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The noble Lord said: My Lords, I hope that noble Lords opposite will see this as something of a win for them. These amendments seek to clarify that appointments to attend an enrolment centre will, where possible, be at a convenient place and time for the individual. That issue was raised by noble Lords from both parties opposite at an earlier stage of the Bill. The amendments relate to Clauses 5, 9 and 12, and take effect when an individual makes an application to be entered into the register, when an individual already entered becomes subject to compulsory registration and when an individual notifies the agency of changes to their circumstances.

The amendments respond to the concern that there should be a provision in the Bill confirming that individuals would be offered a choice of appointment dates and times. It has always been our intention to offer such a choice of appointments and I am happy to confirm this by way of these amendments. However, these amendments do not exclude the possibility that some individuals may, at some point, be required to attend at a specified place and time if it has proved impossible to come to an agreement.

I am sure your Lordships will agree that, although we do intend to offer individuals a choice of when to enrol, a means to ensure that individuals attend is ultimately required. The possibility of unilaterally setting an appointment time because it has been impossible to come to an agreement about a convenient time is one which will not be used until the scheme becomes compulsory. I beg to move.
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4.45 pm

Lord Crickhowell: My Lords, I spoke on this topic in Committee. I am grateful to the Minister for bringing forward the amendment. Of course, whether it is of any great value to the individual still depends on the number and type of locations chosen for attendance and the degree of convenience that can be provided.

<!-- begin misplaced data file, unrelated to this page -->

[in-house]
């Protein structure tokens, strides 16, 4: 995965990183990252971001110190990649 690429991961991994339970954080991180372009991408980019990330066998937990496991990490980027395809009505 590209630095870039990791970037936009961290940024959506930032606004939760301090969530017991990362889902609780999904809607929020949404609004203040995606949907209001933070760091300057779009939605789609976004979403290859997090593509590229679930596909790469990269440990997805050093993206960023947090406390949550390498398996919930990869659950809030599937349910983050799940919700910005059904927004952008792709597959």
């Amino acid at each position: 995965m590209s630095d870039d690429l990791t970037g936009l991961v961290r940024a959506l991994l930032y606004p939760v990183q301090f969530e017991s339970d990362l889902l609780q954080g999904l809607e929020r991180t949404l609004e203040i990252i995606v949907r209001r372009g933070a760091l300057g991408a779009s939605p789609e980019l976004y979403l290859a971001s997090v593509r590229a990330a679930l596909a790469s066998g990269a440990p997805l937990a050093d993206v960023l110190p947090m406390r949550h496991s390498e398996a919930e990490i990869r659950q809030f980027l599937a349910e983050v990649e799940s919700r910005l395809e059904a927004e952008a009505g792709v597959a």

During that debate it was pointed out that in some parts of the United Kingdom the distances might be great or the time taken to travel anywhere might be large. Therefore, it would be helpful if the Minister could advise us at the end of this debate, or perhaps give some indication, of the scale of provision that the Government envisage. Unless they provide a sufficient number of locations, well suited to the convenience of people, this will still be a pretty intolerable burden imposed, particularly on those who do not find travel easy or for whom there are few facilities for travel.

The Earl of Mar and Kellie: My Lords, could I ask whether such locations will be provided on every inhabited island, particularly when trying to roll out this scheme to the northern and western islands of Scotland?

Lord Phillips of Sudbury: My Lords, I thank the Government for bringing forward the amendment, which is a considerable advance on where we were and takes into account most of the nub of what I was endeavouring to achieve in a previous amendment.

Lord Bassam of Brighton: My Lords, I hear the points made by the noble Lord, Lord Crickhowell, and the noble Earl, Lord Mar and Kellie.

Obviously, when we had the earlier debate, I think the noble Lord, Lord Crickhowell, and I were at loggerheads about numbers. I cannot really give much more detail. When we had that debate it was clear, at least from the way in which the UK Passport Service was developing, that it would have many more fixed-point locations. I can assure the noble Lord that the Government envisage that a person will have to travel no more than one hour to get to an enrolment centre.